'It means you are aware of subtleties in your surroundings,' she says. 'It
also means you are more easily overwhelmed when you have been out in a
highly stimulating environment for too long, bombarded by sights and
sounds until you are exhausted.'
I took Dr Aron's HSP quiz, to discover whether I am indeed in that group of
genuine HSPs. Ticking statements including: 'Other people's moods
affect me', 'I am particularly sensitive to the effects of caffeine'
and 'When I must be observed performing a task, I become so nervous
that I do much worse.' It seemed pretty clear that I'm one of them.
Dr Aron suggests that HSPs share a fear of violent films, a dislike of loud noises, and a regular need to be alone. Well, that would be a resounding yes to all of the above.
I once stupidly watched Kubrick's The Shining and had to sleep with the light on for a month.
If I drink a single cup of tea after 5pm, I'm awake all night.
And I failed my driving test three times despite being perfectly capable of reverse parking - because the moment the examiner climbed in
beside me, my body flooded with dread and I could barely turn the key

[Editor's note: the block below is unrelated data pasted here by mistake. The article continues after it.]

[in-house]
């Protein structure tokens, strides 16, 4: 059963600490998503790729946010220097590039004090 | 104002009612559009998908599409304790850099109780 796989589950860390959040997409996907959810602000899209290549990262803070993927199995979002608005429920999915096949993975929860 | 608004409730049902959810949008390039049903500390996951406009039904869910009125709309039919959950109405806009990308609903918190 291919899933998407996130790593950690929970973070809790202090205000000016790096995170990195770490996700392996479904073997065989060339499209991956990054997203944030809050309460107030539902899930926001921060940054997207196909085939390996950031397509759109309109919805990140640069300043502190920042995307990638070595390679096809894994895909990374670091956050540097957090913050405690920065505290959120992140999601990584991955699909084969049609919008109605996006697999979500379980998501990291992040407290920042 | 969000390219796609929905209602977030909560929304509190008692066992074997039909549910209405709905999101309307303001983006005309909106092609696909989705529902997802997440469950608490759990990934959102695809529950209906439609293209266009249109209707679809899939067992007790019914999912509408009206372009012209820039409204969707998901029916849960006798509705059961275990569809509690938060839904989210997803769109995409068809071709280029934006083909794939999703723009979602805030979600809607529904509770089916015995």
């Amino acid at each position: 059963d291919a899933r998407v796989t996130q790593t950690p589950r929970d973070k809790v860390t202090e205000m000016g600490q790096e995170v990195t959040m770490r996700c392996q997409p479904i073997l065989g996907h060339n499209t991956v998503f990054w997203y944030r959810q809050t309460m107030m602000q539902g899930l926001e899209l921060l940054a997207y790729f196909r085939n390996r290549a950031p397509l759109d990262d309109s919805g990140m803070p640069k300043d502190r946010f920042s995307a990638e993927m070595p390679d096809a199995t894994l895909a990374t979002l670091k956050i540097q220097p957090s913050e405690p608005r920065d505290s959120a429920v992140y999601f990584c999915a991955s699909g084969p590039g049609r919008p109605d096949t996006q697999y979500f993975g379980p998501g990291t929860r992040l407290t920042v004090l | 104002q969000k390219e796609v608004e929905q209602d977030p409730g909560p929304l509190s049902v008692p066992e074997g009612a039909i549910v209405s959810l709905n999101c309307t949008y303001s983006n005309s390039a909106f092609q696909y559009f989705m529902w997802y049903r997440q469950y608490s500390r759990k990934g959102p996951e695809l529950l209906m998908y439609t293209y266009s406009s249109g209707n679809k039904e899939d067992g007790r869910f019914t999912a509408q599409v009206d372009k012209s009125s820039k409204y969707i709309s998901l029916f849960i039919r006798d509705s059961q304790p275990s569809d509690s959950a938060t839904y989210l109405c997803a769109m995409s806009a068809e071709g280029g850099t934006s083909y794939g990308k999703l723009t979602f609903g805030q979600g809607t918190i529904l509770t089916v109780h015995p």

in the ignition.
As for other people's emotions, I can feel myself changing colour like a mood-ring, depending on whether my
husband's had a good day or has returned from work grumpy.
Loud noises? If a twig cracks in the garden at 4am, I'm bolt upright, heart thundering with fear.
Self-confessed fusspot: Flic Everett gets annoyed by loud TVs and strong cooking smells
Frankly, it all sounds rather pathetic, and reminds me of my elderly cat, Edna, who flinches whenever biscuits rattle gently into her bowl.
But Dr Aron insists that HSPs also embody plenty of positives. There are
suggestions of a 'rich, complex inner-life' and 'being moved by the
arts and music'. (Then again, this would imply that the other 80 per
cent of the population are lumbering farm-hands, shrugging at Da Vinci
and turning a tin ear to Mozart, which I doubt.)
Our hyper-vigilance to danger means we're less likely to get hurt or ill.
In 39 years, I've never needed more than Nurofen Plus to get by. Our
sensitivity to our environments makes us marvellous communicators who
can defuse arguments.
We're great at developing intimacy with others and are excellent problem-solvers thanks to our highly
tuned imaginations. This all sounds great, but I recall sobbing every
day as a child because I had to go to school, and being petrified by
anything scarier than Mr Benn on TV.
Other kids thought Dr Who was great. I had only to hear the theme tune for my legs to turn to